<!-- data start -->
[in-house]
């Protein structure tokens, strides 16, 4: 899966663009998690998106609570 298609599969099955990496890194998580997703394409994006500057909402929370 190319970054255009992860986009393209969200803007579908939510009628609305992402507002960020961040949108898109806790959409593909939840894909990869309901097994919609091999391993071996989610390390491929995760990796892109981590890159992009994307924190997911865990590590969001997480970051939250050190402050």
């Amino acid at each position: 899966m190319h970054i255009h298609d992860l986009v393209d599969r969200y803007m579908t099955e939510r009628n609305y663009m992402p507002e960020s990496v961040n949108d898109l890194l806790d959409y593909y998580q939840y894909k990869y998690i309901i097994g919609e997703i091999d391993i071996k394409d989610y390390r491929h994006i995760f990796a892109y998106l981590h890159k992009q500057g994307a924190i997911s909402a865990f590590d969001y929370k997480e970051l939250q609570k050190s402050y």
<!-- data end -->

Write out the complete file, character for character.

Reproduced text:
[in-house]
């Protein structure tokens, strides 16, 4: 899966663009998690998106609570 298609599969099955990496890194998580997703394409994006500057909402929370 190319970054255009992860986009393209969200803007579908939510009628609305992402507002960020961040949108898109806790959409593909939840894909990869309901097994919609091999391993071996989610390390491929995760990796892109981590890159992009994307924190997911865990590590969001997480970051939250050190402050």
């Amino acid at each position: 899966m190319h970054i255009h298609d992860l986009v393209d599969r969200y803007m579908t099955e939510r009628n609305y663009m992402p507002e960020s990496v961040n949108d898109l890194l806790d959409y593909y998580q939840y894909k990869y998690i309901i097994g919609e997703i091999d391993i071996k394409d989610y390390r491929h994006i995760f990796a892109y998106l981590h890159k992009q500057g994307a924190i997911s909402a865990f590590d969001y929370k997480e970051l939250q609570k050190s402050y």